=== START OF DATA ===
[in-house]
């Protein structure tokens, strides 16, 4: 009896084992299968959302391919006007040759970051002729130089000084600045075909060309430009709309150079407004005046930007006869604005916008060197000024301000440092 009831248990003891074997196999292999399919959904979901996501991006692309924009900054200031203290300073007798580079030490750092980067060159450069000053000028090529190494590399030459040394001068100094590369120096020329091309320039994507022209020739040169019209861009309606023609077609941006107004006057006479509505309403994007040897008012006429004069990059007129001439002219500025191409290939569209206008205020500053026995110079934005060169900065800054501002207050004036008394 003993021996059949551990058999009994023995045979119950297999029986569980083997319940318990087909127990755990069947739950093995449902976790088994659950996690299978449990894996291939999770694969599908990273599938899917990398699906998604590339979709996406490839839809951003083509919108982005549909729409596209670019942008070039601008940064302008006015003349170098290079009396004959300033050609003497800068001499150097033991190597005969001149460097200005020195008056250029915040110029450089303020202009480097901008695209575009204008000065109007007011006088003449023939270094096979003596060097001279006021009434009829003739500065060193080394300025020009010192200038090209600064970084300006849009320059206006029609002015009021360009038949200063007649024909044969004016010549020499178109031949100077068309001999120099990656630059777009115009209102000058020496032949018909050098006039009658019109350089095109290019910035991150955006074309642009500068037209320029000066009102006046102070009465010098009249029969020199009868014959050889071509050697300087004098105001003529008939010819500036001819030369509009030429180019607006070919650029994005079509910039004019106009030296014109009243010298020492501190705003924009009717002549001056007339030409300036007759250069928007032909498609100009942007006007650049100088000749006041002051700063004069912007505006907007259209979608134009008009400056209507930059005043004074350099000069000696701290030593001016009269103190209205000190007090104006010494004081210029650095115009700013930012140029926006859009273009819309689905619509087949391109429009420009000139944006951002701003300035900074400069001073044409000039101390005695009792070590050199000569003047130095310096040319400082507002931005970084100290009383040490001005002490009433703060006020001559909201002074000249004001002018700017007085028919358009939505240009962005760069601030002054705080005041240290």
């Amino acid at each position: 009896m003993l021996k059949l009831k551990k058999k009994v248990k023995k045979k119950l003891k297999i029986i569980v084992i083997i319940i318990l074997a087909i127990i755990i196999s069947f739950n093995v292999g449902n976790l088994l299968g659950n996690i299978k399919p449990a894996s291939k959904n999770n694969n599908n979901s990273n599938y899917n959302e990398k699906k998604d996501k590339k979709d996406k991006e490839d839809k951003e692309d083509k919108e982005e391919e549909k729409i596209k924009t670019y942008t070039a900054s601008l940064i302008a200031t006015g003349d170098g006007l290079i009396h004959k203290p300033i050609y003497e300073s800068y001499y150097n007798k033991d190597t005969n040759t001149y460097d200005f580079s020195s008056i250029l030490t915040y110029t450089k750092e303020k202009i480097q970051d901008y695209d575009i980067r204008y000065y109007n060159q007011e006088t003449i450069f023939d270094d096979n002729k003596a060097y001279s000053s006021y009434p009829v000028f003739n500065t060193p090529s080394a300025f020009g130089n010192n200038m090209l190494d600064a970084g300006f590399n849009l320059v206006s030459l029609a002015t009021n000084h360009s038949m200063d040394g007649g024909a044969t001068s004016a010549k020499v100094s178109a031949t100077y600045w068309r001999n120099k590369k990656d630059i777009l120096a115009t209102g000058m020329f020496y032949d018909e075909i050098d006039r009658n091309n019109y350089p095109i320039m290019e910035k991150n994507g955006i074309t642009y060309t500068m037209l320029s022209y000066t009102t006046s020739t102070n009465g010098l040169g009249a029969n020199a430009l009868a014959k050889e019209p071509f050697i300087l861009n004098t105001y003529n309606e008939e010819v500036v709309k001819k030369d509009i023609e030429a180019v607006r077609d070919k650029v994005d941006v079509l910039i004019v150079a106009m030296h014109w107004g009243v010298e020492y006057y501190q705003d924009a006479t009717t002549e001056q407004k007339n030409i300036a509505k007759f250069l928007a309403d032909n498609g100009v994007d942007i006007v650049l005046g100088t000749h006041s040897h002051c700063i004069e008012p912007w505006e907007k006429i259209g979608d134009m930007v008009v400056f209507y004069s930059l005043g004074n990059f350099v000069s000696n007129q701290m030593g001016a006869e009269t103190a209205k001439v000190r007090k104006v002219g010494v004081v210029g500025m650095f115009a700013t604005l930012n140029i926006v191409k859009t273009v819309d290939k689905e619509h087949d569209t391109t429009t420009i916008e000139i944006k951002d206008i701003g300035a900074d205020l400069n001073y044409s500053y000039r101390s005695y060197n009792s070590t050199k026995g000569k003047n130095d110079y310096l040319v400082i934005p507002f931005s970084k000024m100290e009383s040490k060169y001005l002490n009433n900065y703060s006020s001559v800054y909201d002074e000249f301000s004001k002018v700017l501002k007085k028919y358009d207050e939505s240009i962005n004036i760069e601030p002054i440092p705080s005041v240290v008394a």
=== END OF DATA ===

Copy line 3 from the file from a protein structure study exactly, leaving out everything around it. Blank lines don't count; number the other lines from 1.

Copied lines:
């Amino acid at each position: 009896m003993l021996k059949l009831k551990k058999k009994v248990k023995k045979k119950l003891k297999i029986i569980v084992i083997i319940i318990l074997a087909i127990i755990i196999s069947f739950n093995v292999g449902n976790l088994l299968g659950n996690i299978k399919p449990a894996s291939k959904n999770n694969n599908n979901s990273n599938y899917n959302e990398k699906k998604d996501k590339k979709d996406k991006e490839d839809k951003e692309d083509k919108e982005e391919e549909k729409i596209k924009t670019y942008t070039a900054s601008l940064i302008a200031t006015g003349d170098g006007l290079i009396h004959k203290p300033i050609y003497e300073s800068y001499y150097n007798k033991d190597t005969n040759t001149y460097d200005f580079s020195s008056i250029l030490t915040y110029t450089k750092e303020k202009i480097q970051d901008y695209d575009i980067r204008y000065y109007n060159q007011e006088t003449i450069f023939d270094d096979n002729k003596a060097y001279s000053s006021y009434p009829v000028f003739n500065t060193p090529s080394a300025f020009g130089n010192n200038m090209l190494d600064a970084g300006f590399n849009l320059v206006s030459l029609a002015t009021n000084h360009s038949m200063d040394g007649g024909a044969t001068s004016a010549k020499v100094s178109a031949t100077y600045w068309r001999n120099k590369k990656d630059i777009l120096a115009t209102g000058m020329f020496y032949d018909e075909i050098d006039r009658n091309n019109y350089p095109i320039m290019e910035k991150n994507g955006i074309t642009y060309t500068m037209l320029s022209y000066t009102t006046s020739t102070n009465g010098l040169g009249a029969n020199a430009l009868a014959k050889e019209p071509f050697i300087l861009n004098t105001y003529n309606e008939e010819v500036v709309k001819k030369d509009i023609e030429a180019v607006r077609d070919k650029v994005d941006v079509l910039i004019v150079a106009m030296h014109w107004g009243v010298e020492y006057y501190q705003d924009a006479t009717t002549e001056q407004k007339n030409i300036a509505k007759f250069l928007a309403d032909n498609g100009v994007d942007i006007v650049l005046g100088t000749h006041s040897h002051c700063i004069e008012p912007w505006e907007k006429i259209g979608d134009m930007v008009v400056f209507y004069s930059l005043g004074n990059f350099v000069s000696n007129q701290m030593g001016a006869e009269t103190a209205k001439v000190r007090k104006v002219g010494v004081v210029g500025m650095f115009a700013t604005l930012n140029i926006v191409k859009t273009v819309d290939k689905e619509h087949d569209t391109t429009t420009i916008e000139i944006k951002d206008i701003g300035a900074d205020l400069n001073y044409s500053y000039r101390s005695y060197n009792s070590t050199k026995g000569k003047n130095d110079y310096l040319v400082i934005p507002f931005s970084k000024m100290e009383s040490k060169y001005l002490n009433n900065y703060s006020s001559v800054y909201d002074e000249f301000s004001k002018v700017l501002k007085k028919y358009d207050e939505s240009i962005n004036i760069e601030p002054i440092p705080s005041v240290v008394a």